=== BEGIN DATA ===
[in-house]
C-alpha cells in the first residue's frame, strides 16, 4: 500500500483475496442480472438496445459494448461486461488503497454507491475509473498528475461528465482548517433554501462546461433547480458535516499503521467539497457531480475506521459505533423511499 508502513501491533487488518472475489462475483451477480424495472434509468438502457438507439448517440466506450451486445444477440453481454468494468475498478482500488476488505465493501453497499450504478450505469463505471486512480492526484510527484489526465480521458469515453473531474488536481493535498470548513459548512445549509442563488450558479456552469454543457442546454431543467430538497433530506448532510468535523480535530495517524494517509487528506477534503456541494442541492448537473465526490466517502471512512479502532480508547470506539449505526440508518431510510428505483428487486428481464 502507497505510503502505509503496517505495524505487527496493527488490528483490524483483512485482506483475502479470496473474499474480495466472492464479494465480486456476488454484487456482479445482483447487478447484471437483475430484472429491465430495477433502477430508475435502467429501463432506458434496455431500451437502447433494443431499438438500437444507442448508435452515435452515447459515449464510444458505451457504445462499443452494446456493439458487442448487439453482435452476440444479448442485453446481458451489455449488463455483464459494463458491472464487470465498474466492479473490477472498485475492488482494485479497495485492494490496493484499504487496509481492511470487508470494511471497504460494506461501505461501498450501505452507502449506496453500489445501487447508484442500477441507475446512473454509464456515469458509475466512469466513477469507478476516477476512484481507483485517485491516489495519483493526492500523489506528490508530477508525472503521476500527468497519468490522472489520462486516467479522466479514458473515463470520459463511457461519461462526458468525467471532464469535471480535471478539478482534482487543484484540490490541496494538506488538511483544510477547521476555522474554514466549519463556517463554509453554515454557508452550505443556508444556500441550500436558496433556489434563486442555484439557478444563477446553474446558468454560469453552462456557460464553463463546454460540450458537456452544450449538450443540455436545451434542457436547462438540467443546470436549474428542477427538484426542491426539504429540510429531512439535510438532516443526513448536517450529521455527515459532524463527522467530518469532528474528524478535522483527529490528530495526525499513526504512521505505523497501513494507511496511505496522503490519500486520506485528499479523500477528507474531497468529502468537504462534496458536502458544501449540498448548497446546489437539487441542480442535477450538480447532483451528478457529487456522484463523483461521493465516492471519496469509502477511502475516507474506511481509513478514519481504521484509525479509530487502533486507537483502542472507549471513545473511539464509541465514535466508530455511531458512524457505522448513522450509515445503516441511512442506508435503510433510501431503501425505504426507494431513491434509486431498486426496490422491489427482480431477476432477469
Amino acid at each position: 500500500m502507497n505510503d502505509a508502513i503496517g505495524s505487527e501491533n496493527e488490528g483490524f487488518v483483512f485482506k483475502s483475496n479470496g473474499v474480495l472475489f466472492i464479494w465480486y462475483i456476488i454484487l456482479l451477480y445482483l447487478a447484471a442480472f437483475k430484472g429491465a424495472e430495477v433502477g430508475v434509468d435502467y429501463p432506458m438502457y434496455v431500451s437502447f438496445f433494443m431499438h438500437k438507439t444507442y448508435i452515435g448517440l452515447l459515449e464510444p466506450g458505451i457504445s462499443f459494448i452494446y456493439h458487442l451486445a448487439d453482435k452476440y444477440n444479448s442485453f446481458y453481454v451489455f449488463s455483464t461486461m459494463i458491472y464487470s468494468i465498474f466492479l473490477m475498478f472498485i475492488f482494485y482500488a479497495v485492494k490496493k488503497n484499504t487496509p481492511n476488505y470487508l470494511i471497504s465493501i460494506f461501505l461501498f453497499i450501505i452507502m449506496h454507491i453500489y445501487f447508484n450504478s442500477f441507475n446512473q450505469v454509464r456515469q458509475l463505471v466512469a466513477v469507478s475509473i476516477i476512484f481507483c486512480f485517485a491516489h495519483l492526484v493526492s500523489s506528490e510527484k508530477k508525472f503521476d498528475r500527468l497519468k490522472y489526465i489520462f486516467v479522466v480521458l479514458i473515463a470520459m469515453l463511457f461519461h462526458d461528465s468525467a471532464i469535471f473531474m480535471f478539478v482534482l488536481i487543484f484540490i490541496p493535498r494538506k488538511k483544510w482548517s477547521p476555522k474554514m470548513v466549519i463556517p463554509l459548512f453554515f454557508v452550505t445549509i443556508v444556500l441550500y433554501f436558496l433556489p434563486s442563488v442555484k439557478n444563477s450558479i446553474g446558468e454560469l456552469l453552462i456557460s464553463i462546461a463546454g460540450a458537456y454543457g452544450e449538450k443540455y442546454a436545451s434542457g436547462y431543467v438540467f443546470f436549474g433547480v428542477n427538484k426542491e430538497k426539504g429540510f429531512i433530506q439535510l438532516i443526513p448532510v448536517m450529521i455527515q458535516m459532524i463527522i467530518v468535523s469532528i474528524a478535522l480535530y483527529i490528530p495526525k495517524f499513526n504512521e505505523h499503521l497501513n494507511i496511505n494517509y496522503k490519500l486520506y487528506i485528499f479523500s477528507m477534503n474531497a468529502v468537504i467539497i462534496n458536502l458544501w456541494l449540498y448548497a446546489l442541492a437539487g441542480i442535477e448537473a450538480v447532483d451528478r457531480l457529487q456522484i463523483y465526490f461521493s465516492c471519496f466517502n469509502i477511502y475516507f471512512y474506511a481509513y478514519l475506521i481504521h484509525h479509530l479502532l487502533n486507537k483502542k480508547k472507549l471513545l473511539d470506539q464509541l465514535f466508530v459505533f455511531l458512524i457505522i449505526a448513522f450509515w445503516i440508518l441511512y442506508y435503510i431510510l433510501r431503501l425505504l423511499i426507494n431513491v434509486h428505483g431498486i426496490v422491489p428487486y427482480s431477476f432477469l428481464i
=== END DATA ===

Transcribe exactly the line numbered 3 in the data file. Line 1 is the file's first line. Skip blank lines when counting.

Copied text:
Amino acid at each position: 500500500m502507497n505510503d502505509a508502513i503496517g505495524s505487527e501491533n496493527e488490528g483490524f487488518v483483512f485482506k483475502s483475496n479470496g473474499v474480495l472475489f466472492i464479494w465480486y462475483i456476488i454484487l456482479l451477480y445482483l447487478a447484471a442480472f437483475k430484472g429491465a424495472e430495477v433502477g430508475v434509468d435502467y429501463p432506458m438502457y434496455v431500451s437502447f438496445f433494443m431499438h438500437k438507439t444507442y448508435i452515435g448517440l452515447l459515449e464510444p466506450g458505451i457504445s462499443f459494448i452494446y456493439h458487442l451486445a448487439d453482435k452476440y444477440n444479448s442485453f446481458y453481454v451489455f449488463s455483464t461486461m459494463i458491472y464487470s468494468i465498474f466492479l473490477m475498478f472498485i475492488f482494485y482500488a479497495v485492494k490496493k488503497n484499504t487496509p481492511n476488505y470487508l470494511i471497504s465493501i460494506f461501505l461501498f453497499i450501505i452507502m449506496h454507491i453500489y445501487f447508484n450504478s442500477f441507475n446512473q450505469v454509464r456515469q458509475l463505471v466512469a466513477v469507478s475509473i476516477i476512484f481507483c486512480f485517485a491516489h495519483l492526484v493526492s500523489s506528490e510527484k508530477k508525472f503521476d498528475r500527468l497519468k490522472y489526465i489520462f486516467v479522466v480521458l479514458i473515463a470520459m469515453l463511457f461519461h462526458d461528465s468525467a471532464i469535471f473531474m480535471f478539478v482534482l488536481i487543484f484540490i490541496p493535498r494538506k488538511k483544510w482548517s477547521p476555522k474554514m470548513v466549519i463556517p463554509l459548512f453554515f454557508v452550505t445549509i443556508v444556500l441550500y433554501f436558496l433556489p434563486s442563488v442555484k439557478n444563477s450558479i446553474g446558468e454560469l456552469l453552462i456557460s464553463i462546461a463546454g460540450a458537456y454543457g452544450e449538450k443540455y442546454a436545451s434542457g436547462y431543467v438540467f443546470f436549474g433547480v428542477n427538484k426542491e430538497k426539504g429540510f429531512i433530506q439535510l438532516i443526513p448532510v448536517m450529521i455527515q458535516m459532524i463527522i467530518v468535523s469532528i474528524a478535522l480535530y483527529i490528530p495526525k495517524f499513526n504512521e505505523h499503521l497501513n494507511i496511505n494517509y496522503k490519500l486520506y487528506i485528499f479523500s477528507m477534503n474531497a468529502v468537504i467539497i462534496n458536502l458544501w456541494l449540498y448548497a446546489l442541492a437539487g441542480i442535477e448537473a450538480v447532483d451528478r457531480l457529487q456522484i463523483y465526490f461521493s465516492c471519496f466517502n469509502i477511502y475516507f471512512y474506511a481509513y478514519l475506521i481504521h484509525h479509530l479502532l487502533n486507537k483502542k480508547k472507549l471513545l473511539d470506539q464509541l465514535f466508530v459505533f455511531l458512524i457505522i449505526a448513522f450509515w445503516i440508518l441511512y442506508y435503510i431510510l433510501r431503501l425505504l423511499i426507494n431513491v434509486h428505483g431498486i426496490v422491489p428487486y427482480s431477476f432477469l428481464i